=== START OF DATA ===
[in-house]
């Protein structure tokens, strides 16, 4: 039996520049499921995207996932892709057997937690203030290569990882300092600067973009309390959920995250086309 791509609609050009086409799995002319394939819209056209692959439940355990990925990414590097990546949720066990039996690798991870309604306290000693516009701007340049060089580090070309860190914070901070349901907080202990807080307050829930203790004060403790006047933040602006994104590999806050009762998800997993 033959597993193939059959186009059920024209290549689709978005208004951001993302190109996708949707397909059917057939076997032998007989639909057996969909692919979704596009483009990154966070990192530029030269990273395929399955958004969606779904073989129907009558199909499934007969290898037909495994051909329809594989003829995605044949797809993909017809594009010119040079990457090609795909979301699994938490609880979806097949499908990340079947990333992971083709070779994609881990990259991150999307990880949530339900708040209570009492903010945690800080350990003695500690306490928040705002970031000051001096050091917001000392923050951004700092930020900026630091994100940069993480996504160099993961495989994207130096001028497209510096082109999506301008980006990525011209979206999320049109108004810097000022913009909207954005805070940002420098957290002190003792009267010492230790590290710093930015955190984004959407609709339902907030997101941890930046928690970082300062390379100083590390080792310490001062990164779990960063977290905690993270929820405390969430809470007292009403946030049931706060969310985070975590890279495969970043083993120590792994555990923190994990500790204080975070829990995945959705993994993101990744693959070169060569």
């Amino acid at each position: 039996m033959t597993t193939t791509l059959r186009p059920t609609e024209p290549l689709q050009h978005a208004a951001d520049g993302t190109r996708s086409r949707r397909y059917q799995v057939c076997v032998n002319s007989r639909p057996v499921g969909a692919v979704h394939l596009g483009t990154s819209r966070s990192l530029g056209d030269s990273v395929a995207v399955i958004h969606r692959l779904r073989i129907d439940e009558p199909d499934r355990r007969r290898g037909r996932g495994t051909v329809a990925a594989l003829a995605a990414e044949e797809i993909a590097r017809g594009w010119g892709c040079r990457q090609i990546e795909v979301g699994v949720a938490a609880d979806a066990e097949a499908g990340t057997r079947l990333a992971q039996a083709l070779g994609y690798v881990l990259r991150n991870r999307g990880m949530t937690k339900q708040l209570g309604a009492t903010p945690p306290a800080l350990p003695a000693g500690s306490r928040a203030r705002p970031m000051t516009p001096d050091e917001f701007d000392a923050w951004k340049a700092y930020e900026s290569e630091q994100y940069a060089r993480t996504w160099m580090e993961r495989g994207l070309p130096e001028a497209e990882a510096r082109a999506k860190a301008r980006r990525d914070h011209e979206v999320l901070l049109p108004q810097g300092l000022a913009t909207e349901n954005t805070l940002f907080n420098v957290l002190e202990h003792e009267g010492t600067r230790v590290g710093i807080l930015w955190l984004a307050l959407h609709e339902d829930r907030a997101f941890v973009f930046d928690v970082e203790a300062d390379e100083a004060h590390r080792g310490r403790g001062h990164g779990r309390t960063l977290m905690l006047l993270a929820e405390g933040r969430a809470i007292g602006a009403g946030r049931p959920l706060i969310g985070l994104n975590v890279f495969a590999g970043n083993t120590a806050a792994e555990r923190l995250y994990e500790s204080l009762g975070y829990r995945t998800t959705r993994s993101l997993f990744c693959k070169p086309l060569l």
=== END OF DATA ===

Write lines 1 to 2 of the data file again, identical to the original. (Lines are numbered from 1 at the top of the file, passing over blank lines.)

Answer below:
[in-house]
């Protein structure tokens, strides 16, 4: 039996520049499921995207996932892709057997937690203030290569990882300092600067973009309390959920995250086309 791509609609050009086409799995002319394939819209056209692959439940355990990925990414590097990546949720066990039996690798991870309604306290000693516009701007340049060089580090070309860190914070901070349901907080202990807080307050829930203790004060403790006047933040602006994104590999806050009762998800997993 033959597993193939059959186009059920024209290549689709978005208004951001993302190109996708949707397909059917057939076997032998007989639909057996969909692919979704596009483009990154966070990192530029030269990273395929399955958004969606779904073989129907009558199909499934007969290898037909495994051909329809594989003829995605044949797809993909017809594009010119040079990457090609795909979301699994938490609880979806097949499908990340079947990333992971083709070779994609881990990259991150999307990880949530339900708040209570009492903010945690800080350990003695500690306490928040705002970031000051001096050091917001000392923050951004700092930020900026630091994100940069993480996504160099993961495989994207130096001028497209510096082109999506301008980006990525011209979206999320049109108004810097000022913009909207954005805070940002420098957290002190003792009267010492230790590290710093930015955190984004959407609709339902907030997101941890930046928690970082300062390379100083590390080792310490001062990164779990960063977290905690993270929820405390969430809470007292009403946030049931706060969310985070975590890279495969970043083993120590792994555990923190994990500790204080975070829990995945959705993994993101990744693959070169060569």